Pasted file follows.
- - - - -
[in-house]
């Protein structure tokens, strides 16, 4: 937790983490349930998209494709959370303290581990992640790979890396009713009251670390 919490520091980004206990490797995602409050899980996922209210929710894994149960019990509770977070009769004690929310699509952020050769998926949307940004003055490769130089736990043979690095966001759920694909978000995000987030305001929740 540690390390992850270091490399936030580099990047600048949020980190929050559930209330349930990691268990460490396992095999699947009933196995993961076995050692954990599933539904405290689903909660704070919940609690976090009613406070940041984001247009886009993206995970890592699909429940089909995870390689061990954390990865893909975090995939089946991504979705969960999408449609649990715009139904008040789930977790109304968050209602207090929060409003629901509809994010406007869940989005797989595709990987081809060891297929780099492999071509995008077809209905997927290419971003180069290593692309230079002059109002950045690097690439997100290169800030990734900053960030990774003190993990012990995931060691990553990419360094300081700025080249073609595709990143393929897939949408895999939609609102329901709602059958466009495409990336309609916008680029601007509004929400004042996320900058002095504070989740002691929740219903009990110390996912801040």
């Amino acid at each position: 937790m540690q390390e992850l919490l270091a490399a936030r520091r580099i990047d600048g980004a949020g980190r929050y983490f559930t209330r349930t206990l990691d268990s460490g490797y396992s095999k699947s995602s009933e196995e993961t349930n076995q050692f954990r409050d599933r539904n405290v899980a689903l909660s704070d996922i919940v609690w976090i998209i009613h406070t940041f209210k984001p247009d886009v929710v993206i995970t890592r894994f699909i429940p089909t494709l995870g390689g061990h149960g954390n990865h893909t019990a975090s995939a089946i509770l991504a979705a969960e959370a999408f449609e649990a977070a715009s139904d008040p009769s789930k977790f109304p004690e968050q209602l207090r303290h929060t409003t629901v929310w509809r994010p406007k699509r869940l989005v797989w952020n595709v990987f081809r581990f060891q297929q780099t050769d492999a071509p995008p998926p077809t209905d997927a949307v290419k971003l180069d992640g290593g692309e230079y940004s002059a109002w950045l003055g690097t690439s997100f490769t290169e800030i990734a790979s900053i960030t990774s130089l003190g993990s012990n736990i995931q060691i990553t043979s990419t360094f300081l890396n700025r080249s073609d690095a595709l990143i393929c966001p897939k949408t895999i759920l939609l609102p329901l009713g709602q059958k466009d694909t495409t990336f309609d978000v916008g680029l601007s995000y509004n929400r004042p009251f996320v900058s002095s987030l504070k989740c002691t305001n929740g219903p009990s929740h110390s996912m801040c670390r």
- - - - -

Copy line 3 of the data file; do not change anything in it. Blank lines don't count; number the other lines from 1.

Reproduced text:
């Amino acid at each position: 937790m540690q390390e992850l919490l270091a490399a936030r520091r580099i990047d600048g980004a949020g980190r929050y983490f559930t209330r349930t206990l990691d268990s460490g490797y396992s095999k699947s995602s009933e196995e993961t349930n076995q050692f954990r409050d599933r539904n405290v899980a689903l909660s704070d996922i919940v609690w976090i998209i009613h406070t940041f209210k984001p247009d886009v929710v993206i995970t890592r894994f699909i429940p089909t494709l995870g390689g061990h149960g954390n990865h893909t019990a975090s995939a089946i509770l991504a979705a969960e959370a999408f449609e649990a977070a715009s139904d008040p009769s789930k977790f109304p004690e968050q209602l207090r303290h929060t409003t629901v929310w509809r994010p406007k699509r869940l989005v797989w952020n595709v990987f081809r581990f060891q297929q780099t050769d492999a071509p995008p998926p077809t209905d997927a949307v290419k971003l180069d992640g290593g692309e230079y940004s002059a109002w950045l003055g690097t690439s997100f490769t290169e800030i990734a790979s900053i960030t990774s130089l003190g993990s012990n736990i995931q060691i990553t043979s990419t360094f300081l890396n700025r080249s073609d690095a595709l990143i393929c966001p897939k949408t895999i759920l939609l609102p329901l009713g709602q059958k466009d694909t495409t990336f309609d978000v916008g680029l601007s995000y509004n929400r004042p009251f996320v900058s002095s987030l504070k989740c002691t305001n929740g219903p009990s929740h110390s996912m801040c670390r």